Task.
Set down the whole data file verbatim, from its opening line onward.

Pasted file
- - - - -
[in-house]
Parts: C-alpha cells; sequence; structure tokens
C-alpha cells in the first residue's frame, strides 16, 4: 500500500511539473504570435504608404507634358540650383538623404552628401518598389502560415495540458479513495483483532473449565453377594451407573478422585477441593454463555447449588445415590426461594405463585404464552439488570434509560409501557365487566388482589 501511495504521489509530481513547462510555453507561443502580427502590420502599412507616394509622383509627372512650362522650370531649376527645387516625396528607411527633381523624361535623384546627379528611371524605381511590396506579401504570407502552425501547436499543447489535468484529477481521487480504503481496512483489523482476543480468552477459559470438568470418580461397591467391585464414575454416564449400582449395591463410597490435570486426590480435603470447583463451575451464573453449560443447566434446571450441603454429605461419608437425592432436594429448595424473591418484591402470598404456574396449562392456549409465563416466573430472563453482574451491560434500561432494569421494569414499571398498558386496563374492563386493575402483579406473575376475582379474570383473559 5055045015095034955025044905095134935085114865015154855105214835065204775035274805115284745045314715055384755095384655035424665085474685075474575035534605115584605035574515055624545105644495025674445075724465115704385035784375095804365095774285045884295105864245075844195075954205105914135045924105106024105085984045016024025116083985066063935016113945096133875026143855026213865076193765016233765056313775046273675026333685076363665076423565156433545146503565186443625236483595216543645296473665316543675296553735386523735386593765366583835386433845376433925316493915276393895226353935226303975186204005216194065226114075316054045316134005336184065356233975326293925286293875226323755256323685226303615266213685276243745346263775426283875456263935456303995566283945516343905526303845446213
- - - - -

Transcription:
[in-house]
Parts: C-alpha cells; sequence; structure tokens
C-alpha cells in the first residue's frame, strides 16, 4: 500500500511539473504570435504608404507634358540650383538623404552628401518598389502560415495540458479513495483483532473449565453377594451407573478422585477441593454463555447449588445415590426461594405463585404464552439488570434509560409501557365487566388482589 501511495504521489509530481513547462510555453507561443502580427502590420502599412507616394509622383509627372512650362522650370531649376527645387516625396528607411527633381523624361535623384546627379528611371524605381511590396506579401504570407502552425501547436499543447489535468484529477481521487480504503481496512483489523482476543480468552477459559470438568470418580461397591467391585464414575454416564449400582449395591463410597490435570486426590480435603470447583463451575451464573453449560443447566434446571450441603454429605461419608437425592432436594429448595424473591418484591402470598404456574396449562392456549409465563416466573430472563453482574451491560434500561432494569421494569414499571398498558386496563374492563386493575402483579406473575376475582379474570383473559 5055045015095034955025044905095134935085114865015154855105214835065204775035274805115284745045314715055384755095384655035424665085474685075474575035534605115584605035574515055624545105644495025674445075724465115704385035784375095804365095774285045884295105864245075844195075954205105914135045924105106024105085984045016024025116083985066063935016113945096133875026143855026213865076193765016233765056313775046273675026333685076363665076423565156433545146503565186443625236483595216543645296473665316543675296553735386523735386593765366583835386433845376433925316493915276393895226353935226303975186204005216194065226114075316054045316134005336184065356233975326293925286293875226323755256323685226303615266213685276243745346263775426283875456263935456303995566283945516343905526303845446213